BERNARD v. SCHARF 11

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Supreme Court, Appellate Division, First Department, New York.

Audrey BERNARD, et al., Petitioners-Tenants-Respondents, Arlene Rivera, et al., Petitioners-Shareholders-Respondents, v. Leon SCHARF, et al., Respondents-Landlords-Appellants, Irene Scharf, et al., Respondents, Department of Housing Preservation and Development of the City of New York, Respondent-Respondent. Hal M. Hirsch, Chapter 11 Trustee, etc.

Decided: June 30, 1998

SULLIVAN, J.P., ROSENBERGER, WALLACH, RUBIN and TOM, JJ. Douglas A. Kellner, of counsel, New York City (John Patrick Deveney and Stephanie H. Goodman, on the brief, Kellner Chehebar & Deveney, attorneys) for petitioners-tenants-respondents. Robert Grimble, of counsel, New York City (Leslie Leonick, on the brief, Robert Grimble, P.C., attorneys) for petitioners-shareholders-respondents. Gary M. Rosenberg, of counsel, New York City (Jeffrey Turkel and Lawrence M. Furtzaig, on the brief, Rosenberg & Estis, P.C., attorneys) for respondents-landlords-appellants. Ellen B. Fishman, of counsel, New York City (Stephen J. McGrath, on the brief, Paul A. Crotty, attorney) for respondent Department of Housing Preservation and Development of the City of New York. Allen G. Kadish, of counsel, Purchase (Hal M. Hirsch, pro se, on the brief, Gainsburg & Hirsch, attorneys) for Chapter 11 Trustee of the estate of 610 W. 142 Owners Corp.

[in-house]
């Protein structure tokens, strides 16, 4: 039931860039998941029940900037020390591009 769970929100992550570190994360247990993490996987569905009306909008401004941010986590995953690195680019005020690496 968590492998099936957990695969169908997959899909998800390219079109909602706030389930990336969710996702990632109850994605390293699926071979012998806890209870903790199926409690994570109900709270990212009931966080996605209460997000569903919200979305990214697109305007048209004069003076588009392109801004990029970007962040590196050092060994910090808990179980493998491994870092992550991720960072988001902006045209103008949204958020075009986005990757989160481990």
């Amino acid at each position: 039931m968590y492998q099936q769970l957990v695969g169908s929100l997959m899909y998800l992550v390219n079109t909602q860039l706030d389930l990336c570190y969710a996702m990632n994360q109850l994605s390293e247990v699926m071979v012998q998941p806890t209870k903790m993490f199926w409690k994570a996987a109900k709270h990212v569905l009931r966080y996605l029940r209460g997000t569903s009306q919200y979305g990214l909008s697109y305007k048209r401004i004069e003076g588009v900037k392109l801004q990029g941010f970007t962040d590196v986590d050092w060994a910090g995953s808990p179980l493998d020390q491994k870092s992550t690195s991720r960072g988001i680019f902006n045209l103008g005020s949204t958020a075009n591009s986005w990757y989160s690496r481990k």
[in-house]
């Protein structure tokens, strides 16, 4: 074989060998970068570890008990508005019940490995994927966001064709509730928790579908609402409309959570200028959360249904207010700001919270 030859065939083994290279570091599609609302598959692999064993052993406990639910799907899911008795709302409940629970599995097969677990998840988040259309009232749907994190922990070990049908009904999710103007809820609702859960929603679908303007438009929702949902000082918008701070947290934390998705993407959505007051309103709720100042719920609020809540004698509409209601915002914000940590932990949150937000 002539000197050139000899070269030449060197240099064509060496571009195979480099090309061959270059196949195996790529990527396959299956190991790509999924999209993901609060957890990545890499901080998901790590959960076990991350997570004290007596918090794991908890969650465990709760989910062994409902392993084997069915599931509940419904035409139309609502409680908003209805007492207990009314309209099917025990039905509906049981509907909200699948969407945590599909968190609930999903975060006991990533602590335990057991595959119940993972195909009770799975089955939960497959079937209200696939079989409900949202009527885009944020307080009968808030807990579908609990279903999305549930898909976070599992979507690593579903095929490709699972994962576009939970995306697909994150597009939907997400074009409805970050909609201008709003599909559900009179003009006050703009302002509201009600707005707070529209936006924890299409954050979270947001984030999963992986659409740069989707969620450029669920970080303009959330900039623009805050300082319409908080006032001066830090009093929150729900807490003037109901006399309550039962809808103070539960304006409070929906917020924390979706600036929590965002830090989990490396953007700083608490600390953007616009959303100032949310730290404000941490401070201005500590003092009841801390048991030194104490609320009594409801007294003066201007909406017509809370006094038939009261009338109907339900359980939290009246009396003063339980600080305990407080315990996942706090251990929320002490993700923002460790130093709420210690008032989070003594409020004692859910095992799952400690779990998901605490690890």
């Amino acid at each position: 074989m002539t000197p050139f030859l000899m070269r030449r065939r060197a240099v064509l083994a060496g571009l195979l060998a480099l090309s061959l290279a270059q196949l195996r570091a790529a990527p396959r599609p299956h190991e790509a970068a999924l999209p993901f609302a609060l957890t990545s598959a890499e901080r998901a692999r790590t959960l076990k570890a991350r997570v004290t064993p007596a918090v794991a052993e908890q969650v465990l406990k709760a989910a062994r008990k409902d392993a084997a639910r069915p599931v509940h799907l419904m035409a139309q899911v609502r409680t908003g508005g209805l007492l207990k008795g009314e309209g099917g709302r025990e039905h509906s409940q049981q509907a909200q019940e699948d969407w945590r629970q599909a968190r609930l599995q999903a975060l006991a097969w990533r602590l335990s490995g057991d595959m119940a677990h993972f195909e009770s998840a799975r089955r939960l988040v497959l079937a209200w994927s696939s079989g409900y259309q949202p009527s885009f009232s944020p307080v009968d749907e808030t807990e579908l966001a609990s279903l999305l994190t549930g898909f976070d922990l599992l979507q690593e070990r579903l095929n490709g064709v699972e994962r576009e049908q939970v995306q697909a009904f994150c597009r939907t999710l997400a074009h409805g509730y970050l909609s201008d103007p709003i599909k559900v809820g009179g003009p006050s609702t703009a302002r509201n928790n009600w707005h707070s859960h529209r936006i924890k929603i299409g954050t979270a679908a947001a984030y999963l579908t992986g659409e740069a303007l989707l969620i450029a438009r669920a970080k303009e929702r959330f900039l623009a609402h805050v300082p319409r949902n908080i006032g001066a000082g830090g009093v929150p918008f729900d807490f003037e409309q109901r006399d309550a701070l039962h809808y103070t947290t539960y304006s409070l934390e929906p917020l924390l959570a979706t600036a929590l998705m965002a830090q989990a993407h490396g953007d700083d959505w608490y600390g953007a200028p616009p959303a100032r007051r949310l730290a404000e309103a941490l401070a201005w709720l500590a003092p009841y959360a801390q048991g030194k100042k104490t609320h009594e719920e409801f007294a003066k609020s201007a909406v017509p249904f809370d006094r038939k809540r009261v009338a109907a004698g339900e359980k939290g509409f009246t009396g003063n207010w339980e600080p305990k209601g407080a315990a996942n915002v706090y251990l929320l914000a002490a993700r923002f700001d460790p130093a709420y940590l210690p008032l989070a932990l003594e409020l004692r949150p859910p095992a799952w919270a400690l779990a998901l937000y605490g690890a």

Petitioners lived at 610 West 142 Street until the building was rendered uninhabitable by a devastating fire on February 7, 1994.   The roof and sixth floor were destroyed and the five lower floors were badly damaged by the water used to extinguish the fire.   Of the 61 apartments in the building, 13 were destroyed, while the others sustained various types of damage.